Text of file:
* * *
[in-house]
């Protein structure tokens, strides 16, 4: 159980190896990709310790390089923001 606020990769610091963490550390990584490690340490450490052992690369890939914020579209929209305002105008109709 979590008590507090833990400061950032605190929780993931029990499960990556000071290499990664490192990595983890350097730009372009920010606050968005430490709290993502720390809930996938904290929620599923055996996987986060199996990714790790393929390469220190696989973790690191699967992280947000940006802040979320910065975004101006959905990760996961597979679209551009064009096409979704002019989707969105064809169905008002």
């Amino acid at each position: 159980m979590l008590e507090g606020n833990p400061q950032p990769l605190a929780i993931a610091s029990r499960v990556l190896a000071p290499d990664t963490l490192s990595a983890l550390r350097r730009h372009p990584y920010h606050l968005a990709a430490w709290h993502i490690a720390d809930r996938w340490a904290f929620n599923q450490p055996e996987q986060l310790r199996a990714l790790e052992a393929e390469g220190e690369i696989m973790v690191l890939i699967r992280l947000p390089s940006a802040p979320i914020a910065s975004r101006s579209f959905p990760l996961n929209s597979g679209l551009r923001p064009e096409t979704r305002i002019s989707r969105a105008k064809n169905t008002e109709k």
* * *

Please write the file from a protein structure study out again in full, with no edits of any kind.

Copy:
[in-house]
């Protein structure tokens, strides 16, 4: 159980190896990709310790390089923001 606020990769610091963490550390990584490690340490450490052992690369890939914020579209929209305002105008109709 979590008590507090833990400061950032605190929780993931029990499960990556000071290499990664490192990595983890350097730009372009920010606050968005430490709290993502720390809930996938904290929620599923055996996987986060199996990714790790393929390469220190696989973790690191699967992280947000940006802040979320910065975004101006959905990760996961597979679209551009064009096409979704002019989707969105064809169905008002």
């Amino acid at each position: 159980m979590l008590e507090g606020n833990p400061q950032p990769l605190a929780i993931a610091s029990r499960v990556l190896a000071p290499d990664t963490l490192s990595a983890l550390r350097r730009h372009p990584y920010h606050l968005a990709a430490w709290h993502i490690a720390d809930r996938w340490a904290f929620n599923q450490p055996e996987q986060l310790r199996a990714l790790e052992a393929e390469g220190e690369i696989m973790v690191l890939i699967r992280l947000p390089s940006a802040p979320i914020a910065s975004r101006s579209f959905p990760l996961n929209s597979g679209l551009r923001p064009e096409t979704r305002i002019s989707r969105a105008k064809n169905t008002e109709k």